A study ranks Nebraska number-two in the nation for volunteering. Bob Grimm, research director for the Corporation for National and Community Service, says about 39% of all Nebraskans volunteered their time at least once last year — that’s about 528,000 Nebraskans.
“They are regular volunteers,” Grimm says. “What I mean by that is that, more and more people in Nebraska volunteer year after year. Some places, you basically see half the people who volunteer one year don’t volunteer the next year at all but in places like Nebraska and Iowa, you’re seeing 70, 80% of the people who volunteer every year.”
He says it’s simply a part of the lifestyle. In all, Nebraskans last year donated nearly 67-million hours of their time, which works out to more than 49-hours for every Nebraskan. That’s $1.4 billion dollars in services donated.
Volunteering, Grimm says, has two-way benefits. “There’s been a growing amount of research that suggests, just like regular exercise, regular volunteering produces health benefits,” Grimm says. Studies find that people who regularly volunteer have lower depression rates, recover more quickly from illnesses and may even live longer. Grimm says Nebraskans “get it” when it comes to the values of volunteering.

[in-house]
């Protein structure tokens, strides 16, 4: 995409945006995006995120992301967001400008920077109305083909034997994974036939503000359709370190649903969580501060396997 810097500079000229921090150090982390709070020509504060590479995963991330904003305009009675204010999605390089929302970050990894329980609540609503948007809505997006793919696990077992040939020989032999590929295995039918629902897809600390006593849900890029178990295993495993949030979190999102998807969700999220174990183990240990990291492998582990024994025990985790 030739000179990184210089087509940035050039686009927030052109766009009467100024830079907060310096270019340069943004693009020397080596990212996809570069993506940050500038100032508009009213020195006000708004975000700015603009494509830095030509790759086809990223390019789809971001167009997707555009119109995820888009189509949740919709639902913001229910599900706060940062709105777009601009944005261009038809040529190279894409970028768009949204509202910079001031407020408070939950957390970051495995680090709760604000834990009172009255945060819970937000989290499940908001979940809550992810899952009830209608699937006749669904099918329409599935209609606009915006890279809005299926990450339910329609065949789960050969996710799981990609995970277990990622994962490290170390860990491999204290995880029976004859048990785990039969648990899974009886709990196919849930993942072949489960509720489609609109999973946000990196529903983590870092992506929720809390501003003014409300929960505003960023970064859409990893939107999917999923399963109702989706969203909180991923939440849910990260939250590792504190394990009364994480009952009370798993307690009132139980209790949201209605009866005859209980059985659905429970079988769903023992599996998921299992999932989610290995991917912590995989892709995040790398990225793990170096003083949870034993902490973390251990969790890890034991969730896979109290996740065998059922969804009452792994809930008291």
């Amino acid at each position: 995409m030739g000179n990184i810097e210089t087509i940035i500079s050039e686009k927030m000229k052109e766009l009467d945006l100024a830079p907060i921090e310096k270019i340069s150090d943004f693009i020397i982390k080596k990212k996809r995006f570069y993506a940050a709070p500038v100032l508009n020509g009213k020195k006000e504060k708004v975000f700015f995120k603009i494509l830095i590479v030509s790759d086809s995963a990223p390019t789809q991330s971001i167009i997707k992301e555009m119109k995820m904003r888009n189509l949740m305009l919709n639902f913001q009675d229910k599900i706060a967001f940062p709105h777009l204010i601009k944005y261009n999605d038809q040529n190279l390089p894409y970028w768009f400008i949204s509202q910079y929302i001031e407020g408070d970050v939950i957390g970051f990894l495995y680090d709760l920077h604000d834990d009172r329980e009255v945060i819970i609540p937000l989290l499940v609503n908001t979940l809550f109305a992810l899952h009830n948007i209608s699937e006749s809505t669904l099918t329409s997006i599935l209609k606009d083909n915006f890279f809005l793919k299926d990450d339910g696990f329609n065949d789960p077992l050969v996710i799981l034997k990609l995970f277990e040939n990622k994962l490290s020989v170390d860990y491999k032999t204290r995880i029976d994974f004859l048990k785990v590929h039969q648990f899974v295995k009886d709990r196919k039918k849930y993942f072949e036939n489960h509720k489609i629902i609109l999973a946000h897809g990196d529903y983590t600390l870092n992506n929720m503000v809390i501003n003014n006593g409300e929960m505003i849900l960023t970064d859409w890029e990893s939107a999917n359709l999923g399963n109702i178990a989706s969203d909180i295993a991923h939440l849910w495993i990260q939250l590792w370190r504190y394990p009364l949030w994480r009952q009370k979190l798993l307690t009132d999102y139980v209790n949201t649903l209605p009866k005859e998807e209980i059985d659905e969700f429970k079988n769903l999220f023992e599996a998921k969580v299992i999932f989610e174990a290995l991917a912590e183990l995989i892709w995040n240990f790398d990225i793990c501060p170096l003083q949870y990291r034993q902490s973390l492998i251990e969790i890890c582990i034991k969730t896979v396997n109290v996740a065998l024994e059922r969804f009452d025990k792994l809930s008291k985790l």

“People gain new skills when they volunteer, they expand their social networks, they help with all kinds of potential career opportunities…it helps them with a new job,” Grimm says. “Volunteering can produce all kinds of important benefits for the community and for the individual who serves.” Nebraska ranked number-two on the study behind only Utah. The rest of the top five are: Minnesota, Alaska and Iowa.
To learn more, visit the website: www.volunteeringinamerica.org.